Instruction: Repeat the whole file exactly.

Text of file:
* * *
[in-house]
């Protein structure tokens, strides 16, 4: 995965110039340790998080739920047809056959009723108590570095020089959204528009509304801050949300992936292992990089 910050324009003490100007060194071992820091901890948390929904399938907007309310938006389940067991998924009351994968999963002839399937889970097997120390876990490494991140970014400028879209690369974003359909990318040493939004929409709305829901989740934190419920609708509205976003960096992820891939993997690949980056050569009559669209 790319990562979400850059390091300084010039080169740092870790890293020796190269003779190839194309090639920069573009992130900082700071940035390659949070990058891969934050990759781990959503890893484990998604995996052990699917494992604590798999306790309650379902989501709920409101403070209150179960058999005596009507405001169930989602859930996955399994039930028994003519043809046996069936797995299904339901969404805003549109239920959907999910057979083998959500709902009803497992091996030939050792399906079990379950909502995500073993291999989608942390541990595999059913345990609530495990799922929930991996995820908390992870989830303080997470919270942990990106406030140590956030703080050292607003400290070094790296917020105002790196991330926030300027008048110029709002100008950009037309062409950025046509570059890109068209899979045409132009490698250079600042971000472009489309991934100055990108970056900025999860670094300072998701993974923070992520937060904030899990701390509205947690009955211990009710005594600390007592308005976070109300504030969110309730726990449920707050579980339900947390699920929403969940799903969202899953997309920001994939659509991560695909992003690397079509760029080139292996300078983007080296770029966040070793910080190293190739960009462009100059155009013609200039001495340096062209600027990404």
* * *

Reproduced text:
[in-house]
């Protein structure tokens, strides 16, 4: 995965110039340790998080739920047809056959009723108590570095020089959204528009509304801050949300992936292992990089 910050324009003490100007060194071992820091901890948390929904399938907007309310938006389940067991998924009351994968999963002839399937889970097997120390876990490494991140970014400028879209690369974003359909990318040493939004929409709305829901989740934190419920609708509205976003960096992820891939993997690949980056050569009559669209 790319990562979400850059390091300084010039080169740092870790890293020796190269003779190839194309090639920069573009992130900082700071940035390659949070990058891969934050990759781990959503890893484990998604995996052990699917494992604590798999306790309650379902989501709920409101403070209150179960058999005596009507405001169930989602859930996955399994039930028994003519043809046996069936797995299904339901969404805003549109239920959907999910057979083998959500709902009803497992091996030939050792399906079990379950909502995500073993291999989608942390541990595999059913345990609530495990799922929930991996995820908390992870989830303080997470919270942990990106406030140590956030703080050292607003400290070094790296917020105002790196991330926030300027008048110029709002100008950009037309062409950025046509570059890109068209899979045409132009490698250079600042971000472009489309991934100055990108970056900025999860670094300072998701993974923070992520937060904030899990701390509205947690009955211990009710005594600390007592308005976070109300504030969110309730726990449920707050579980339900947390699920929403969940799903969202899953997309920001994939659509991560695909992003690397079509760029080139292996300078983007080296770029966040070793910080190293190739960009462009100059155009013609200039001495340096062209600027990404």